“Tall, thin with lizard-green eyes, yellow robe and black cap embroidered with coral bead, Fu Manchu was the very picture of warped genius. Such unusual potions as spiders, scorpions and plague-carrying tsetse flies were just part of Fu’s prescription to foreshorten the white race’s actuarial expectations. Master of super science and creative toxicology, he . . . was the Yellow Peril.”
Although it is believed that Kaiser Wilhelm coined the term “Yellow Peril,” it was Sax Rohmer who profited most from the idea, largely through the villainous Dr. Fu Manchu. Little wonder that countless pulp writers, from Walter B. Gibson and Norvell W. Page to Robert E. Howard and George Worts, turned to the devil doctor to find inspiration for their lurid pulp tales.
To begin PulpFest‘s celebration of the 100th anniversary of Sax Rohmer’s infamous creation, Rick Lai looks at “The Pulp Descendents of Fu Manchu,” beginning at 8 PM on Thursday, July 25th in the Fairfield Room located on the second floor of the Hyatt Regency Columbus. Rick will discuss the influence of Sax Rohmer’s devil doctor on the pulps with a look at villains such as Wu Fang, Shiwan Khan, The Blue Scorpion from Peter the Brazen, and Robert E. Howard’s Skullface and Erlik Khan.
Best known for his articles expanding on Philip José Farmer’s Wold Newton Universe concepts, recently collected by Altus Press as Rick Lai’s Secret Histories: Daring Adventurers, Rick Lai’s Secret Histories: Criminal Masterminds, Chronology of Shadows: A Timeline of The Shadow’s Exploits and The Revised Complete Chronology of Bronze, Rick lives in New York. His short fiction has been collected in Shadows of the Opera (Wild Cat Books, 2011) and two upcoming Black Coat Press collections to be printed this year–Shadows of the Opera: Retribution in Blood and Sisters of the Shadows: The Cagliostro Curse.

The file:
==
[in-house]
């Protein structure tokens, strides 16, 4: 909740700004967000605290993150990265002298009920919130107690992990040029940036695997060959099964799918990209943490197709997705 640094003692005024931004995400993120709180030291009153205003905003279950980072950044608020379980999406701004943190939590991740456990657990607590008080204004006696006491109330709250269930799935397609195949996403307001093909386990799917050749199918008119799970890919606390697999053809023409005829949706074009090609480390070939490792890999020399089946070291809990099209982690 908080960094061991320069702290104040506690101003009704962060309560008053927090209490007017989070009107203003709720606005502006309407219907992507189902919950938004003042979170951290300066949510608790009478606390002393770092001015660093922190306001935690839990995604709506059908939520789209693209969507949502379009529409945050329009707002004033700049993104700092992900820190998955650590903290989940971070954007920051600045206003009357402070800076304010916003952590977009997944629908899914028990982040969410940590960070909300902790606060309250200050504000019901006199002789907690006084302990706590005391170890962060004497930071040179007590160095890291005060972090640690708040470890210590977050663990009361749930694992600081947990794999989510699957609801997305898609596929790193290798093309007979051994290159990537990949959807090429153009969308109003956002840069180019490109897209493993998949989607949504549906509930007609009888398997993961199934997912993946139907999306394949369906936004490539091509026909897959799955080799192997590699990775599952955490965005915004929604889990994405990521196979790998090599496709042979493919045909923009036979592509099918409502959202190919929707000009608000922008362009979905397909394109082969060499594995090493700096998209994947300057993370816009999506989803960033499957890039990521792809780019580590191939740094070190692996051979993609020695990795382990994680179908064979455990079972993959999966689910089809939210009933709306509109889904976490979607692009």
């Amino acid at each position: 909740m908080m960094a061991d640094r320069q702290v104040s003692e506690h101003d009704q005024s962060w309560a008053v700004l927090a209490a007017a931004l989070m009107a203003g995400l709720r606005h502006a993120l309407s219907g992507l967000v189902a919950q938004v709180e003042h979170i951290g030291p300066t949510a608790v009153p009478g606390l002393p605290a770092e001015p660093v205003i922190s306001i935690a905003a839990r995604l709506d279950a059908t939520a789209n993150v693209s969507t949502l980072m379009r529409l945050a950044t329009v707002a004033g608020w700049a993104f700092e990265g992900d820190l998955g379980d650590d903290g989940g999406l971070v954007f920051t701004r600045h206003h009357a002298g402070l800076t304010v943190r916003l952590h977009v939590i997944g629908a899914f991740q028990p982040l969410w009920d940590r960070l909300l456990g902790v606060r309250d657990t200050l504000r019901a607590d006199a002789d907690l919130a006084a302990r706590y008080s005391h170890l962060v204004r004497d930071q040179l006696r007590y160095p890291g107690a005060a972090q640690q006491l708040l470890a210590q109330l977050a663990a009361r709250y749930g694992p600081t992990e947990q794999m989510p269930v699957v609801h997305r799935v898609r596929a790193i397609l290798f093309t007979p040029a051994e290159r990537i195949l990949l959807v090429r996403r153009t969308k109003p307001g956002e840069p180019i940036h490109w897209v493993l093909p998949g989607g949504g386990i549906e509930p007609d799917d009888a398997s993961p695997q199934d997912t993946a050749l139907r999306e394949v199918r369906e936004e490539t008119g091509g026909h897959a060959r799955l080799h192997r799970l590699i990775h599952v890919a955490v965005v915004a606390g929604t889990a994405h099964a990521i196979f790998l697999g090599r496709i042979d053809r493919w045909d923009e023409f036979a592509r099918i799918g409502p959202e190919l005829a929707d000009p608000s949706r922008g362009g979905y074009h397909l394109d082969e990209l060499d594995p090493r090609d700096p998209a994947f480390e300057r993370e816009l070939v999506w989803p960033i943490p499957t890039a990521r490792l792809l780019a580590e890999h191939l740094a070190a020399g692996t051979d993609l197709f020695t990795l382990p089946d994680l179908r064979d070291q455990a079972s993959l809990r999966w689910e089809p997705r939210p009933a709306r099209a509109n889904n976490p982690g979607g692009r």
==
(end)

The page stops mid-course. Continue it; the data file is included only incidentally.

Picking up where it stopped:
Hutchison, Don. It’s Raining Corpses in Chinatown. Mercer Island, WA: Starmont House (1991).
Jerome Rozen’s menacing cover art for the March 1936 issue of Popular Publication’s The Mysterious Wu Fang.
|US Edition 1981|
|Horwitz Edition 1984|
This title appeared on August 2011 in a slightly different form.
Marcia Clark: I was a big reader from the first moment I was able to sound out "See Spot Run." The next thing I did was investigate what was making Spot run. I knew there was some nefarious crime afoot. :-)
|ROC, 1995 Edition|
“As a young doctor, I knew even better than our leaders just how hopeless our war had become. The public knew General Lee had been forced to cross the Potomac with ten thousand men who lacked shoes, hats and who at night had to sleep on the ground without blankets. But I knew—in the first six months in this post—that our men suffered from influenza, diphtheria, smallpox, yellow fever and even cholera; ravages from which they would never recover; ravages more costly than bullets and the advancing armies of the Yankees.”The Confederate army is disintegrating from the costly war, and its men—in fact mostly young boys of 13 or 14—are beginning to desert. The narrator’s camp is different; none of the men have yet to desert, and its preparations for war continue. This changes when a single soldier is brought into camp. He has no visible wounds, but he is comatose with a disconcerting look on his face. When he is brought into camp the commanding general physically flinches at the sight of his face and immediately puts him in quarantine.
The soldiers face is never completely described in the story beyond the camp’s priest’s description—
“It’s God’s face. I had a dream last night. The man’s face shows God’s displeasure with the war.”
|Leisure, 2004 Edition|
My story "Kathy McDonald's Mother" is up on YELLOW MAMA. Thanks to Cindy Rosmus.